Russia’s Response to the West’s Attack on Syria: Heading towards Self-Isolation?


Several days ago, the US and its allies coordinated airstrikes against the Syrian state. The results were not extraordinary in terms of facilities destroyed or death toll of the Syrian state army. The Russians were warned beforehand, enabling them to withdraw all the necessary Syrian technologies and personnel from the target facilities. The Wall Street Journal even reported that Donald Trump considered striking Russian and Iranian military capabilities, but was overruled by his team for fear of the Russian response.

Nevertheless, the real addressee of the attack was not so much Damascus, but Russia – Syria’s main ally. In diplomacy, that means that any further chemical attacks, like the one perpetrated on April 7, will be punished with military strikes. In addition, it was also reported that the US will introduce new sanctions against Russian companies helping the Syrian government to work on chemical elements.

Russia sees this as a yet another escalation with the West. Moreover, Western intervention also undermines Moscow’s dominant position in Syria. Russian efforts to maintain such a posture on the Syrian battlefield have been shaken. The Turkish operation in Afrin, in the north of the country, made it clear that Moscow is unable to forestall the growth of Ankara’s influence. Iranian proxy forces are now close to the Israeli border, and Russia failed to accomplish anything significant in various peace conferences on Syria. Moreover, Russian mercenaries were also killed by the hundreds, according to some reports, by US forces, diminishing Russian prestige in and around Syria.

Towards Self-Isolation

In response to the US string of sanctions, the Russian lawmakers are now considering banning a number of US products in Russia. It is interesting how Russia is willingly closing itself off from the rest of the world.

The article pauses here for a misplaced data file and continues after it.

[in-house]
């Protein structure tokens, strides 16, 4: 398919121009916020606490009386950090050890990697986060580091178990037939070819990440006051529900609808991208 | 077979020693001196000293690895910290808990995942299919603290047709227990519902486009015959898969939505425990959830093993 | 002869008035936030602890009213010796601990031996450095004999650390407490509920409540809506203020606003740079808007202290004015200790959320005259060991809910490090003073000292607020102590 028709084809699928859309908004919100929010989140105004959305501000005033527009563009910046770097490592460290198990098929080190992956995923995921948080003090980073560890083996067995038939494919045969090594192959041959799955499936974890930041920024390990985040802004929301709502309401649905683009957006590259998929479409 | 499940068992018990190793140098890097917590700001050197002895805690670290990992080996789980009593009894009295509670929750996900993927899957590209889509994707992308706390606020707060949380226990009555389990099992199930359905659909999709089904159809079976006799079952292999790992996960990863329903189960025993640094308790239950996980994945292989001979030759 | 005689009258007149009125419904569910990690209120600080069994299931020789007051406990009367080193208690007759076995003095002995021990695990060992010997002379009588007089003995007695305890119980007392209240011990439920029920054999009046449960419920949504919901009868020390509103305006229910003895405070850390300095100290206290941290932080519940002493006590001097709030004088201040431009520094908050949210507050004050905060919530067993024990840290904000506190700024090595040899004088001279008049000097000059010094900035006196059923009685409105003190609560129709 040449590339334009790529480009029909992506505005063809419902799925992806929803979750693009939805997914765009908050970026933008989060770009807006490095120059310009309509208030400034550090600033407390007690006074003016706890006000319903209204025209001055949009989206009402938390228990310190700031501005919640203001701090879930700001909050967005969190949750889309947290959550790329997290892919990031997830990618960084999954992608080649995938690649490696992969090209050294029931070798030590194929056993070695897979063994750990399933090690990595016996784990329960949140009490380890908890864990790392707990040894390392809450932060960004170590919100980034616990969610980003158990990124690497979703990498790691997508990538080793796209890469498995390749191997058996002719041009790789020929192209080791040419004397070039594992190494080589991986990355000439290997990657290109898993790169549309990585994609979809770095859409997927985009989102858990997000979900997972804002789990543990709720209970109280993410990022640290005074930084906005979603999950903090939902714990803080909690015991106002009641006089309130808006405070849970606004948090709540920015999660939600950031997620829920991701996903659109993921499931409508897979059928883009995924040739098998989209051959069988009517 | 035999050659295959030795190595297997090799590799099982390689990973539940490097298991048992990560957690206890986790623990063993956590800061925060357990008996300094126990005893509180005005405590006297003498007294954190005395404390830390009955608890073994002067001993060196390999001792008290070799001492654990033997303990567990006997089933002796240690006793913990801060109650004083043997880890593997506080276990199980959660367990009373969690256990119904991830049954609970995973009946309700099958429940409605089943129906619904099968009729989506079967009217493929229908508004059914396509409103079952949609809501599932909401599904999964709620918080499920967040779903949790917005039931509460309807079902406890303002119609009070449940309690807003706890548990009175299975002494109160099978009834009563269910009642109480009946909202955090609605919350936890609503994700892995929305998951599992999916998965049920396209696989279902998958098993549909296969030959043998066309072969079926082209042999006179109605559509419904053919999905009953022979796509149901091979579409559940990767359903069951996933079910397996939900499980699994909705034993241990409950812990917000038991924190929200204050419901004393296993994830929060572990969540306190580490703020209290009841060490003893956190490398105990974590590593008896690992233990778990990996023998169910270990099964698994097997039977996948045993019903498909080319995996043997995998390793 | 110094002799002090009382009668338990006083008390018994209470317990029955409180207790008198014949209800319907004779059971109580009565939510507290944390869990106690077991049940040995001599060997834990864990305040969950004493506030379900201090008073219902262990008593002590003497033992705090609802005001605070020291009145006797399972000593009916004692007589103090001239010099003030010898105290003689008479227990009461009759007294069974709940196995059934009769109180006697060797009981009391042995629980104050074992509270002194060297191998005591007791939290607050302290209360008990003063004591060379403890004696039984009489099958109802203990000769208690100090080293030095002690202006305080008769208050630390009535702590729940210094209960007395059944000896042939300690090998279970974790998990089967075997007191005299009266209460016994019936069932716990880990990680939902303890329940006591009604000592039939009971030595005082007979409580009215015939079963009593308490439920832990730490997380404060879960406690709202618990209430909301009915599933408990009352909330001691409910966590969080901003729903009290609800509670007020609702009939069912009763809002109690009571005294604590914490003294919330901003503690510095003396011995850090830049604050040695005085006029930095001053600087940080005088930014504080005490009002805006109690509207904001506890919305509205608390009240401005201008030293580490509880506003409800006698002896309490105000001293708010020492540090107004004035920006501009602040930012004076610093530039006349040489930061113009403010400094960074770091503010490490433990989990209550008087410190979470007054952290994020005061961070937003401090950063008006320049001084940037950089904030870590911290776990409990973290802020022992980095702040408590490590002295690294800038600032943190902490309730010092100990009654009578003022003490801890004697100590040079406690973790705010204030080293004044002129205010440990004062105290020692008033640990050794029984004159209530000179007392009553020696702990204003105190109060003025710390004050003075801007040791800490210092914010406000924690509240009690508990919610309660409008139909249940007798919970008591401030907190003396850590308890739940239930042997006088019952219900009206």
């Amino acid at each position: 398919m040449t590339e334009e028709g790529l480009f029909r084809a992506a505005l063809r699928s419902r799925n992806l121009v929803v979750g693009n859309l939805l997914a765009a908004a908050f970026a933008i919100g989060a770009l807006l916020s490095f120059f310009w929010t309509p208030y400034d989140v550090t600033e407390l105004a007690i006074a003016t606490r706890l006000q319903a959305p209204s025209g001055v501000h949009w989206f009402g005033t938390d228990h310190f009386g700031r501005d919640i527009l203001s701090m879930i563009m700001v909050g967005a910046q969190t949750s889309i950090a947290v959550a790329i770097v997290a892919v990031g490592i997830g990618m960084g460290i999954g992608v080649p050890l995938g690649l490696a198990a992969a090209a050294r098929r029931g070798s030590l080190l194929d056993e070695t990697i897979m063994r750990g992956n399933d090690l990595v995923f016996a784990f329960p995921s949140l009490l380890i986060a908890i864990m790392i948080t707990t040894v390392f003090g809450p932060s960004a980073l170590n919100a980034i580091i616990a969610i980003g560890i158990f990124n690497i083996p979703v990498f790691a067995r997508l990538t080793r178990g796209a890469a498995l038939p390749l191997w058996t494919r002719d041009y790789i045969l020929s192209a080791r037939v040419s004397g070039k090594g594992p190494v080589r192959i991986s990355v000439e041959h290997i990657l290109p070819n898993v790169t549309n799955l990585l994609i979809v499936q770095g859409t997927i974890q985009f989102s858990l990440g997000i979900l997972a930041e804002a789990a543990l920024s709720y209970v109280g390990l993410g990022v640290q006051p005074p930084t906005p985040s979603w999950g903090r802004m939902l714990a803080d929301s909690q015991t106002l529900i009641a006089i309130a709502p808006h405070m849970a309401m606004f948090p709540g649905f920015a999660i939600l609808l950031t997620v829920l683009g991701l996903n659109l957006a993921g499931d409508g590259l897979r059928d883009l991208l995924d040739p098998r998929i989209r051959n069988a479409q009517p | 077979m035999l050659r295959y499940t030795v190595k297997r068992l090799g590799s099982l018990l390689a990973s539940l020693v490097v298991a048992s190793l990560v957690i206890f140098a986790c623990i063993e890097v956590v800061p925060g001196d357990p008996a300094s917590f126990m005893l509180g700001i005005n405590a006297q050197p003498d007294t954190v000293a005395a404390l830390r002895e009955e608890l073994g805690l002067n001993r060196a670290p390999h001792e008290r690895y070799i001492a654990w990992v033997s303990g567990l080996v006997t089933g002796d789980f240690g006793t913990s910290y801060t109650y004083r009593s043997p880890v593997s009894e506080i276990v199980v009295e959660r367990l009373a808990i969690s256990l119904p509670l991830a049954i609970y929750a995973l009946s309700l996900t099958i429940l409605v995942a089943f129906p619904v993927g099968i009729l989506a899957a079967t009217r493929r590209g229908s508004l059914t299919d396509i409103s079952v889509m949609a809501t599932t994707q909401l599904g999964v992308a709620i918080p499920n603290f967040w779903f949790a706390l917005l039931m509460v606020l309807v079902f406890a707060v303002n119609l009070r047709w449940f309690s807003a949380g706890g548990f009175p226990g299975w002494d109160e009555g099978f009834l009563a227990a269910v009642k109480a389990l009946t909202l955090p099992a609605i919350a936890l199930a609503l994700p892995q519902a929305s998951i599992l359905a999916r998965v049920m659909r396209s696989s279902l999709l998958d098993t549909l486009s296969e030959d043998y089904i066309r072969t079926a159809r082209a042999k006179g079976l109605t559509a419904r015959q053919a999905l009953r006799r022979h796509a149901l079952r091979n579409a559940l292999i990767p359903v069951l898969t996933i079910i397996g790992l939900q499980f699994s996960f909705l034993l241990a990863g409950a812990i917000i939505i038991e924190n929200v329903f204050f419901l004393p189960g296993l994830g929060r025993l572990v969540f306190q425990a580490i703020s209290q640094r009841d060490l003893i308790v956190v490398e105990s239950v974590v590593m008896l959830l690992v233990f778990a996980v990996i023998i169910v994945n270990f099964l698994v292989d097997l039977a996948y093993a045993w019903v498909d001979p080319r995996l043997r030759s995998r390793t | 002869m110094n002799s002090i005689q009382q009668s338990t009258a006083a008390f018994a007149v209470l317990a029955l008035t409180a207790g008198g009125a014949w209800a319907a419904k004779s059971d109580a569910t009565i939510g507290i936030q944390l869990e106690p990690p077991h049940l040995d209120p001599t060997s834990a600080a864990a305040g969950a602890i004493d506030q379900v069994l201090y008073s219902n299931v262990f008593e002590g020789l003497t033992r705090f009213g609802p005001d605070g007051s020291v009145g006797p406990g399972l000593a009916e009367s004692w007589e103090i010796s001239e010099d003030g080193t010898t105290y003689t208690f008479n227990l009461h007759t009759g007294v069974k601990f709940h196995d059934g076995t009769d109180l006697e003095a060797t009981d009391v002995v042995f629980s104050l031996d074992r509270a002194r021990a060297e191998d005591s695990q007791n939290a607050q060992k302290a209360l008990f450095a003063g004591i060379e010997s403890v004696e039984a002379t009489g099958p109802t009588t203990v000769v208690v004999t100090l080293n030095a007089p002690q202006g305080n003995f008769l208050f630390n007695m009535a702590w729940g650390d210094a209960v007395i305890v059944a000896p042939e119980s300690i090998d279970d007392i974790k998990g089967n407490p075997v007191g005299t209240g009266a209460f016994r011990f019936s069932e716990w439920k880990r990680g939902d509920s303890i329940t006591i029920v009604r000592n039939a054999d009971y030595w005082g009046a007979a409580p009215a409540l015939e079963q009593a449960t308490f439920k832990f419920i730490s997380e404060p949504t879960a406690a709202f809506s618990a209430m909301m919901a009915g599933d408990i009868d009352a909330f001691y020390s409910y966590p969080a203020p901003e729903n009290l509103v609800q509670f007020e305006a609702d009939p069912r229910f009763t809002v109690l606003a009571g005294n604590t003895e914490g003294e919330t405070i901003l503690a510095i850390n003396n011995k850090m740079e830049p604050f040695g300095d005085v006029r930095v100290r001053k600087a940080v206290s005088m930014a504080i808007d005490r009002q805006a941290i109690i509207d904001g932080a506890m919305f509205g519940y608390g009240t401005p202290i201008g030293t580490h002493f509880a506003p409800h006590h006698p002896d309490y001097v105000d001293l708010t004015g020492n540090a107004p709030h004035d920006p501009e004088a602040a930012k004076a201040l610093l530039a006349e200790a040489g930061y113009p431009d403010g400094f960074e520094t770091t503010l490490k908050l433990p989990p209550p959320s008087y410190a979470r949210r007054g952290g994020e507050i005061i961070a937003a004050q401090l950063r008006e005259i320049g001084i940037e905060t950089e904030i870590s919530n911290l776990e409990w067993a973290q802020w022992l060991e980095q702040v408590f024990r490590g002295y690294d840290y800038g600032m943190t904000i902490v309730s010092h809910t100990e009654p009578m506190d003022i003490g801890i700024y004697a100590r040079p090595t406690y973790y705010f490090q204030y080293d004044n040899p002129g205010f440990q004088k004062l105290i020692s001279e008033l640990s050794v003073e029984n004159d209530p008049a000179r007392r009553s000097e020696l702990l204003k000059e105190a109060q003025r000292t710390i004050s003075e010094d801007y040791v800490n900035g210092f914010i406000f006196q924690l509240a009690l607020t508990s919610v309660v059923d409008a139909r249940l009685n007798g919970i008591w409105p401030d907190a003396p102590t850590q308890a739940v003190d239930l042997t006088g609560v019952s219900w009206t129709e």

It is also worrisome how far this sanctions war between the two sides will go, but the argument on the Kremlin becoming increasingly detached from the rest of the world still stands. I know of nothing like this in Russian history. Perhaps Stalin’s Soviet Union in the late 1920-early 1930s, but disturbances in Europe forced France, Great Britain and then Germany to work with the Soviets. Russia in the past several centuries, whatever the grievances it harbored towards the West, always worked with the latter and was largely a part of the international system.

Nowadays, differences between Russia and the West run across almost every major international issue, making it impossible to reach a fitting compromise. And there are tiny indications which lead us to think that Moscow will further distance itself from Europe and the US.

Of concern is the fact that this mentality is widely present within Russian circles. Last week, in a piece for GT, I mentioned an article by Vladislav Surkov, Putin’s aide on domestic polices, on how Russia began detaching itself from Europe/the West following the Ukraine crisis in 2014. It is fascinating that the Russian political figures now no longer negate the possibility of a final divorce with the West. Surkov stated in the article that all the experiments on the westernization of Russia have ended unsuccessfully – making the country a separate world, neither European nor Asian.

That is logical to expect from as big a country as Russia, but the problem is that in order to be competitive in the modern world, it all comes down to having a powerful economy. And in that component, Russia lags behind and will for at least another decade, according to some estimates.

As I said, at no point in history was Russia so detached. Even in the Soviet period it was still a champion of almost half the planet – the communist world. Moreover, the Soviets were also a big part of the world system which existed back then in the Cold War balance of power.

From a cold-blooded perspective though, Russia being detached from the West, which is a source of technological and economic progress, means that the country would not be able to progress significantly. It has not been able to do so on its own throughout centuries when the international situation was more comfortable, nor will it be possible pull it off in the self-isolated future it seems to be heading towards.

By Emil Avdaliani

16 April 2018 18:16